Austin Hill: By now we’ve all seen the news headline: “North Korea suspected in widespread U.S. cyber attacks.” And although it may sound strange, I actually got somewhat of a “sneak preview” on this one.
By now we’ve all seen the news headline: “North Korea suspected in widespread U.S. cyber attacks.” And although it may sound strange, I actually got somewhat of a “sneak preview” on this one.
But I had no idea that what I learned about in Tempe in June would actually be in the news headlines in July.
About three weeks ago I accepted an off-handed invitation from a friend to visit the University of Advancing Technology — a private school in Tempe — and listen to a lecture on the subject of “cyber warfare.” It’s a subject about which I know very little, but given how much I use Internet-based communications technologies, I thought it would be worth my while.
It turns out that, while the school was facilitating the event, the event itself was actually being put on by the Arizona Security Practitioners Forum, a group of security professionals from around the Valley who gather to talk about their industry and their “mission.” And while I had no idea what to expect, I left the event wanting to know more.
Brett Scott is the owner of Live Square Security, an Internet security firm headquartered in Gilbert with security team members located in Los Angeles, New York, and Europe. Theft of intellectual property, loss of confidential employee or client data and obstruction of information flow are some of the common cyber problems that interfere with American businesses. As the keynote speaker at the event, it was no surprise to hear Scott address these issues.
Business and personal data being “hacked” is one thing. But foreign governments and terrorist organizations trying to immobilize our country is something very different.
“Well over a hundred countries around the world have been developing the means of targeting American banking institutions, public utility companies and government databases,” Scott said. “China — one of our largest trading partners and holder of an enormous amount of American debt — is one of the greatest offenders. Our government would like us to think that we are in a state of peaceful coexistence with China, and militarily speaking, this is true. But in terms of cyber warfare, and counter-cyber warfare, China is well ahead of us.”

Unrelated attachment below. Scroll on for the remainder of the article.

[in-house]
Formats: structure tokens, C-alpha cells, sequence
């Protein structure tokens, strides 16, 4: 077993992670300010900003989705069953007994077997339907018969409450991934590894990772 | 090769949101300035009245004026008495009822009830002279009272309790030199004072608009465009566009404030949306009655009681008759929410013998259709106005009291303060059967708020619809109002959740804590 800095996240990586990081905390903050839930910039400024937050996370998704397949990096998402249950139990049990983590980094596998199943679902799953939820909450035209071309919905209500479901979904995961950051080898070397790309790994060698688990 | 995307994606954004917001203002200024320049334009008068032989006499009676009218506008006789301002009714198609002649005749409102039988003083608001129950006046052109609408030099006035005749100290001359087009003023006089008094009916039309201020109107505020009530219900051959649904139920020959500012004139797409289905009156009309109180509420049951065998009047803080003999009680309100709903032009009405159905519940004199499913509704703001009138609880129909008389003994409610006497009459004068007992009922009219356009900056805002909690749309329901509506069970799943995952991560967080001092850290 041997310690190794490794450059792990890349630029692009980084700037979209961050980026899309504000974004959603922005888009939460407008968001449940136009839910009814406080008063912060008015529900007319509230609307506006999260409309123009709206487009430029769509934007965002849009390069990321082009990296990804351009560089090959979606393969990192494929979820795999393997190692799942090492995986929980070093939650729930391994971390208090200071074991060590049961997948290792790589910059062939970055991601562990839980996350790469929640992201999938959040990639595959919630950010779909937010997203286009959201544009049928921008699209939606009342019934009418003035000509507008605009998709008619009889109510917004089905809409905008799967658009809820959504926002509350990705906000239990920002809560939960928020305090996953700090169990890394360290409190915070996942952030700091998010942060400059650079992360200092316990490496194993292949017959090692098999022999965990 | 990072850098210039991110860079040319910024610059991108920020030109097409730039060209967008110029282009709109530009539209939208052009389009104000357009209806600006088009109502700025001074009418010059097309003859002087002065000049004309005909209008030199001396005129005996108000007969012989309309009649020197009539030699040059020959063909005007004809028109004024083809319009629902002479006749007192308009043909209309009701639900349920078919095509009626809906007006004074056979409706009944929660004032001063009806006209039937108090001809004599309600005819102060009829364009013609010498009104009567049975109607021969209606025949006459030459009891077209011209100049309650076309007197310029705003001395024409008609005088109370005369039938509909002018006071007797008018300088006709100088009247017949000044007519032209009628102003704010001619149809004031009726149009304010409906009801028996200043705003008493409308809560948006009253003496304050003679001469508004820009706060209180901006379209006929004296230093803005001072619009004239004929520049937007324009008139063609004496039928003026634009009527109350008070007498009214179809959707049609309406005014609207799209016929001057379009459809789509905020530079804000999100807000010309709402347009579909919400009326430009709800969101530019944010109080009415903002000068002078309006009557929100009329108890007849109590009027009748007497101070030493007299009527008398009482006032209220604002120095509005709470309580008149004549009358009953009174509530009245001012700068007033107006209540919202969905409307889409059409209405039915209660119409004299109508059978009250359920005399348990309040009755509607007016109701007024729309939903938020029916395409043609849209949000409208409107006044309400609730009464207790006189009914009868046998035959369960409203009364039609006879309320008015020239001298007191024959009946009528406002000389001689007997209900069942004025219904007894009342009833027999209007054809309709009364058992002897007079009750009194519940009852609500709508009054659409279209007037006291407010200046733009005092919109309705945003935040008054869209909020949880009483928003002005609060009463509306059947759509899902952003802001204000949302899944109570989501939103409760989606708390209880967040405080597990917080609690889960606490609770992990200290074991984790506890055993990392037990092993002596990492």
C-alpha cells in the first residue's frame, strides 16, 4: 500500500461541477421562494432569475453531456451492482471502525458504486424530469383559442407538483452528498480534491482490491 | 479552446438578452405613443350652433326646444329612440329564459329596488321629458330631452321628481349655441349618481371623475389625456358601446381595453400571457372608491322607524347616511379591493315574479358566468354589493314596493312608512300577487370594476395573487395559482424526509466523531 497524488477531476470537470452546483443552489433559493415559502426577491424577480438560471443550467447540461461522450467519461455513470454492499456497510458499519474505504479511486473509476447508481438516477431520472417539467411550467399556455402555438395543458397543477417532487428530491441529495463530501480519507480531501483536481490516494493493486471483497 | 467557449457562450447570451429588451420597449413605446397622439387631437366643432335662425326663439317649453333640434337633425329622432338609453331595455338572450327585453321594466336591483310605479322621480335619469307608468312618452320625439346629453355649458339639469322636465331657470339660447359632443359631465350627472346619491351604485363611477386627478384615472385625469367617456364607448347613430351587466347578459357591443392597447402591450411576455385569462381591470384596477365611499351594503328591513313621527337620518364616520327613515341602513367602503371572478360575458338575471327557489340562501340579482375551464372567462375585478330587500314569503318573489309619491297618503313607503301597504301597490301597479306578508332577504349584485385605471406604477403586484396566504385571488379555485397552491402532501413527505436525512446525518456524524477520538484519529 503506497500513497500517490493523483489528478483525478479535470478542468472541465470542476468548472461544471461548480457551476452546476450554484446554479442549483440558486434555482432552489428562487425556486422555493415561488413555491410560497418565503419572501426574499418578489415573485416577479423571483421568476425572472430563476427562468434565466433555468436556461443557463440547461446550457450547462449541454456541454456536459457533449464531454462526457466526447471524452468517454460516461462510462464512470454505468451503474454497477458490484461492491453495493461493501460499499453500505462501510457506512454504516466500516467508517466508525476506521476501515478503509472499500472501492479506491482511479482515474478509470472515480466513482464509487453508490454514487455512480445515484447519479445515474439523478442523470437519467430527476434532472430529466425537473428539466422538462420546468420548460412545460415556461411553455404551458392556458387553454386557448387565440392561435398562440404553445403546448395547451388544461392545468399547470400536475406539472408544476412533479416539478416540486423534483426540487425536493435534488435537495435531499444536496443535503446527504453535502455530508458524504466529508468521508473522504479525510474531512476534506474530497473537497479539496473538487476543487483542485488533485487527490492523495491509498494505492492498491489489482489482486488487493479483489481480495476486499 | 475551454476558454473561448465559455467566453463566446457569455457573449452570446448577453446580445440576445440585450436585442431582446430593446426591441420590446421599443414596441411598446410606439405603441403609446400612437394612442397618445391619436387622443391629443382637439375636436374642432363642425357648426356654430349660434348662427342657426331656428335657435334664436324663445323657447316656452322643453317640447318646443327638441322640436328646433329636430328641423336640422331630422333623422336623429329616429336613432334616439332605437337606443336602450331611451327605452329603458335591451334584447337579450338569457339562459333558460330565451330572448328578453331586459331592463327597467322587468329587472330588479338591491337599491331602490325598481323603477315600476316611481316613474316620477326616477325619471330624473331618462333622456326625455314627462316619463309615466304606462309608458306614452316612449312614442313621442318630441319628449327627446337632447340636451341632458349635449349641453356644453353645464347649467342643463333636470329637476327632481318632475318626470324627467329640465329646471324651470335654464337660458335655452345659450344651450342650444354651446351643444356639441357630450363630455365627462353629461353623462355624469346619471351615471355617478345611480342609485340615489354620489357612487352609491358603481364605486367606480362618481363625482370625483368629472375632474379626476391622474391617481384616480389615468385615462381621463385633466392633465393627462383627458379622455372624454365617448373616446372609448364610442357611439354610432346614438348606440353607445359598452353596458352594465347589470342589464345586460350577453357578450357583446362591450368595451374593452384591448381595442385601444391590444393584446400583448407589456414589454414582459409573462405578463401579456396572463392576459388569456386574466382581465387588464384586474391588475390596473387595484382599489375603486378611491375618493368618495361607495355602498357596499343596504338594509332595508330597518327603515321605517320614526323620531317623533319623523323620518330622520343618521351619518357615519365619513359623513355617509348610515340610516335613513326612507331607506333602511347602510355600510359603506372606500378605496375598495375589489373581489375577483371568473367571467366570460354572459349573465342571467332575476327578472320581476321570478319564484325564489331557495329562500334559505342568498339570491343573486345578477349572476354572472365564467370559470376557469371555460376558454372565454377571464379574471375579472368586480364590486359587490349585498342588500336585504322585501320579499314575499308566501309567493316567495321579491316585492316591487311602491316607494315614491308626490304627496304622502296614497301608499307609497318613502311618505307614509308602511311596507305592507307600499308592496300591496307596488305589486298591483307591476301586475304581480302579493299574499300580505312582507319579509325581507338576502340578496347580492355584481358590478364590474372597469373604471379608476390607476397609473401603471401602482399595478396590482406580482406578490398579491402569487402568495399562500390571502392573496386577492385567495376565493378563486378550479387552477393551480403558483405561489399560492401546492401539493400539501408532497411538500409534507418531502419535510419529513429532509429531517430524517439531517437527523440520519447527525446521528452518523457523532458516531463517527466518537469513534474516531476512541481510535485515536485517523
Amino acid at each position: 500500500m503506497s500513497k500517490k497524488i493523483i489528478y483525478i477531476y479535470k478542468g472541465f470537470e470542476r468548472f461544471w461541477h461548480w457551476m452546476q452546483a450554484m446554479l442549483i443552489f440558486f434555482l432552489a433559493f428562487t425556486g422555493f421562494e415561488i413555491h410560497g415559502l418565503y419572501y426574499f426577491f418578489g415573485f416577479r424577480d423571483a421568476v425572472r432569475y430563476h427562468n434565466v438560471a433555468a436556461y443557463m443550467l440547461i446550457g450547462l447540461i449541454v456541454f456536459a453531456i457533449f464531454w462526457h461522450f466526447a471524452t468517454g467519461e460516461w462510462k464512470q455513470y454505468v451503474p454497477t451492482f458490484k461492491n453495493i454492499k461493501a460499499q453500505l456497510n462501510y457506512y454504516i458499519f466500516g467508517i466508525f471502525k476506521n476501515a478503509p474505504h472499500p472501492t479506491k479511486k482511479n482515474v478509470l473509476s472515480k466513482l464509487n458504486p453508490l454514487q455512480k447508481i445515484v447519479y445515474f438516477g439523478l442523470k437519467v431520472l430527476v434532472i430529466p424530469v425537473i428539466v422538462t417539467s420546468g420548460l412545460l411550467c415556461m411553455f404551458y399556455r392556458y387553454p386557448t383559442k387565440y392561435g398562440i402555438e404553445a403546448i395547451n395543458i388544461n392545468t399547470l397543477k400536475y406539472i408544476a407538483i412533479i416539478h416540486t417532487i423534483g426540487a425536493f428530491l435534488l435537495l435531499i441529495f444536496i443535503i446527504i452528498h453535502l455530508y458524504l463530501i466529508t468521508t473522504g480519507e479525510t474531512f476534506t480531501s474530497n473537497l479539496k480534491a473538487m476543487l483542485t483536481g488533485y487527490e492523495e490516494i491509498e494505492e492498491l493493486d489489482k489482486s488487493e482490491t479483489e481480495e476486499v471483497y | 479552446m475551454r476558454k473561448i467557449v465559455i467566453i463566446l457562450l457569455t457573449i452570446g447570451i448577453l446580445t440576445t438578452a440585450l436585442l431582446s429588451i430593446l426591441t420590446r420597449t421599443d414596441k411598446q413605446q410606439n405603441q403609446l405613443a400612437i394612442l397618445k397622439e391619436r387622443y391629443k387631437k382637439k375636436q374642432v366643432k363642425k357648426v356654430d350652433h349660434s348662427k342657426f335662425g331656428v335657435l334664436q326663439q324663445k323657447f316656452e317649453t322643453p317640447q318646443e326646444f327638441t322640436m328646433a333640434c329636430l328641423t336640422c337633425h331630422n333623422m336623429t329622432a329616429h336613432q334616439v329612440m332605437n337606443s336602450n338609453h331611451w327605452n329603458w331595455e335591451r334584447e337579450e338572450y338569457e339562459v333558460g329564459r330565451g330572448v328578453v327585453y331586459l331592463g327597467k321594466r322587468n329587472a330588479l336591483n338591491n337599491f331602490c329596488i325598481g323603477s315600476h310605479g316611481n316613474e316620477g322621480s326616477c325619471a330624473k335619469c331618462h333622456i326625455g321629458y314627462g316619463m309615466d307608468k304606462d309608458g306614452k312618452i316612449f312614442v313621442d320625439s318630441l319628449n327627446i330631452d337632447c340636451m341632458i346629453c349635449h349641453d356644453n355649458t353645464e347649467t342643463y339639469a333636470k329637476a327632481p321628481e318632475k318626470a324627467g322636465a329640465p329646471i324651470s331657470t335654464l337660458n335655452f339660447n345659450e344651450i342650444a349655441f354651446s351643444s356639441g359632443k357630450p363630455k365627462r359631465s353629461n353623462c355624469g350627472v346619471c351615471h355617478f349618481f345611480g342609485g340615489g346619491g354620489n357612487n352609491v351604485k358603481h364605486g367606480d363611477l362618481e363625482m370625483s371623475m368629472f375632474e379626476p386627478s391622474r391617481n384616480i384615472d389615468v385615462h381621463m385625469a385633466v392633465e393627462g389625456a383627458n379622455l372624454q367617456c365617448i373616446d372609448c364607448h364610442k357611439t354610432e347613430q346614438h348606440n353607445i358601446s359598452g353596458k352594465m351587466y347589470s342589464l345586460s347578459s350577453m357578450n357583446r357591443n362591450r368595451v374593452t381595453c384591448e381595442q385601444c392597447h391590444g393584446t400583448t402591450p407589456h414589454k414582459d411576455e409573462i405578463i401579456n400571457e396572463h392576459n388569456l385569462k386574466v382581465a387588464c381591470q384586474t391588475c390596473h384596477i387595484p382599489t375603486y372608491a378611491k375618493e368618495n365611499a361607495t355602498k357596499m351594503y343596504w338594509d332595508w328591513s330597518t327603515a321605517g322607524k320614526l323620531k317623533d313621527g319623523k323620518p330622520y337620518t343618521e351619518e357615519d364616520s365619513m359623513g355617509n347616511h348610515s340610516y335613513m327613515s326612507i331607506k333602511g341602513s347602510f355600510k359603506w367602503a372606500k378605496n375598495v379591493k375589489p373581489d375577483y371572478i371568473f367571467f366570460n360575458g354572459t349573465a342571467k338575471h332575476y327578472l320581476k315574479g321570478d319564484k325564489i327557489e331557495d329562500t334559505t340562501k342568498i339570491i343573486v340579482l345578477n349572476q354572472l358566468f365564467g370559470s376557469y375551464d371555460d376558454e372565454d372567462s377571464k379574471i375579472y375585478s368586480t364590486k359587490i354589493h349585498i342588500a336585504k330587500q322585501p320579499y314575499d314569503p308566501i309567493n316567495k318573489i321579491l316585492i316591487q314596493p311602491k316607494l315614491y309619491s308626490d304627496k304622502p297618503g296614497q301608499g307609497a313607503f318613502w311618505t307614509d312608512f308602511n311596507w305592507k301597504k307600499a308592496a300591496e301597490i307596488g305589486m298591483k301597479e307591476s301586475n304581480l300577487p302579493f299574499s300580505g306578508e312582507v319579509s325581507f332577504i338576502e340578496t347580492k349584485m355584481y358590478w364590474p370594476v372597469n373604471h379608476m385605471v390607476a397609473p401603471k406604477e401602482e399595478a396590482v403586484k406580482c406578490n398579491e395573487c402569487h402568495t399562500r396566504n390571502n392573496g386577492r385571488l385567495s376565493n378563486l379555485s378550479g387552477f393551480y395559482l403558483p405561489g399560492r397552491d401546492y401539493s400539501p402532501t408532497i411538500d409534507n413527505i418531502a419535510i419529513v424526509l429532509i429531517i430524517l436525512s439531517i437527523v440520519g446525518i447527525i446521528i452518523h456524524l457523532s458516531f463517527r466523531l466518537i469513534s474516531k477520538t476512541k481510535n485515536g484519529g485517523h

And then, as if to predict the near-term future, Scott explained that North Korea is one of our greatest adversaries on the cyber warfare battlefield.
“Think of what we’re hearing right now about this country,” he said. “The dictator may potentially lob missiles at Hawaii over the Fourth of July weekend. Whether that happens or not, I’m not sure, but I’m here to tell you that they already have the potential to do as much damage to us with cyber attacks as they could with missiles.”
North Korea is not known for its cyber technology sophistication, but, according to Scott, they don’t need to act alone.
“They (the North Korean government) are networking with others around the world, and it’s very difficult to know exactly where the enemy is, geographically speaking.”
That’s part of what I heard one night in the middle of June.
Earlier this week, North Korea was said to have attacked the U.S. Treasury Department, the White House and the Secret Service. Interestingly, the Washington Post’s Web site got attacked at the same time.
While most of us, including myself, know very little about cyber warfare, the good news is that some among us are trying to fix that problem. Scott himself was recently invited to speak on the subject at a forum in Tucson, along with Arizona Attorney General Terry Goddard, our state’s top law enforcement agent who appears to be taking the problem very seriously.
More importantly, we all should be taking the problem seriously. Study up and get informed. Cyber warfare will likely be in the headlines again soon. See what Brett Scott is doing at www.livesquare.com.
Austin Hill of Gilbert comments on political and social issues every Sunday. He hosts talk radio around the country and frequently is a guest host for Arizona’s Newstalk KTAR (92.3 FM). He is the author of “White House: Confidential — The Little Book of Weird Presidential History” and is a national columnist at Townhall.com. Contact him at info@Austinhill.net.